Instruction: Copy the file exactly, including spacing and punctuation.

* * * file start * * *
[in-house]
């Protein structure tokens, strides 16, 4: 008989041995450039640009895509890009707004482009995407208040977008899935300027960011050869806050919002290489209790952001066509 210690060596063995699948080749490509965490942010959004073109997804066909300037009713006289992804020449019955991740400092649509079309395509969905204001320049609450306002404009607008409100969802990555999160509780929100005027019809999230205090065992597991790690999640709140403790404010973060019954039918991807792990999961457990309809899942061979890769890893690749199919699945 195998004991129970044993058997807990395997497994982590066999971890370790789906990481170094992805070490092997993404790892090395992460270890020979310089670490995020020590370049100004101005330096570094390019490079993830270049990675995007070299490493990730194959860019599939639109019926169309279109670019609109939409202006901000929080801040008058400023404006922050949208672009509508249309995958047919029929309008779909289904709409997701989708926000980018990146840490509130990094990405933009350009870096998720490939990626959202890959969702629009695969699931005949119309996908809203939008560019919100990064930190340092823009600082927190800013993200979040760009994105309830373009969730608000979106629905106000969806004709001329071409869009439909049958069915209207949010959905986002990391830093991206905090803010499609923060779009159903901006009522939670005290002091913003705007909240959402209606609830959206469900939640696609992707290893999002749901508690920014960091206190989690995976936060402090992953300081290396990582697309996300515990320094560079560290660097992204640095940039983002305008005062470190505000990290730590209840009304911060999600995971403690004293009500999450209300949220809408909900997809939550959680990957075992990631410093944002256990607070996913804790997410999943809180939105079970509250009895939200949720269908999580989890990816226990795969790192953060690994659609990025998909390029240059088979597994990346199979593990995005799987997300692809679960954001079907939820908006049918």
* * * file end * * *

[in-house]
């Protein structure tokens, strides 16, 4: 008989041995450039640009895509890009707004482009995407208040977008899935300027960011050869806050919002290489209790952001066509 210690060596063995699948080749490509965490942010959004073109997804066909300037009713006289992804020449019955991740400092649509079309395509969905204001320049609450306002404009607008409100969802990555999160509780929100005027019809999230205090065992597991790690999640709140403790404010973060019954039918991807792990999961457990309809899942061979890769890893690749199919699945 195998004991129970044993058997807990395997497994982590066999971890370790789906990481170094992805070490092997993404790892090395992460270890020979310089670490995020020590370049100004101005330096570094390019490079993830270049990675995007070299490493990730194959860019599939639109019926169309279109670019609109939409202006901000929080801040008058400023404006922050949208672009509508249309995958047919029929309008779909289904709409997701989708926000980018990146840490509130990094990405933009350009870096998720490939990626959202890959969702629009695969699931005949119309996908809203939008560019919100990064930190340092823009600082927190800013993200979040760009994105309830373009969730608000979106629905106000969806004709001329071409869009439909049958069915209207949010959905986002990391830093991206905090803010499609923060779009159903901006009522939670005290002091913003705007909240959402209606609830959206469900939640696609992707290893999002749901508690920014960091206190989690995976936060402090992953300081290396990582697309996300515990320094560079560290660097992204640095940039983002305008005062470190505000990290730590209840009304911060999600995971403690004293009500999450209300949220809408909900997809939550959680990957075992990631410093944002256990607070996913804790997410999943809180939105079970509250009895939200949720269908999580989890990816226990795969790192953060690994659609990025998909390029240059088979597994990346199979593990995005799987997300692809679960954001079907939820908006049918």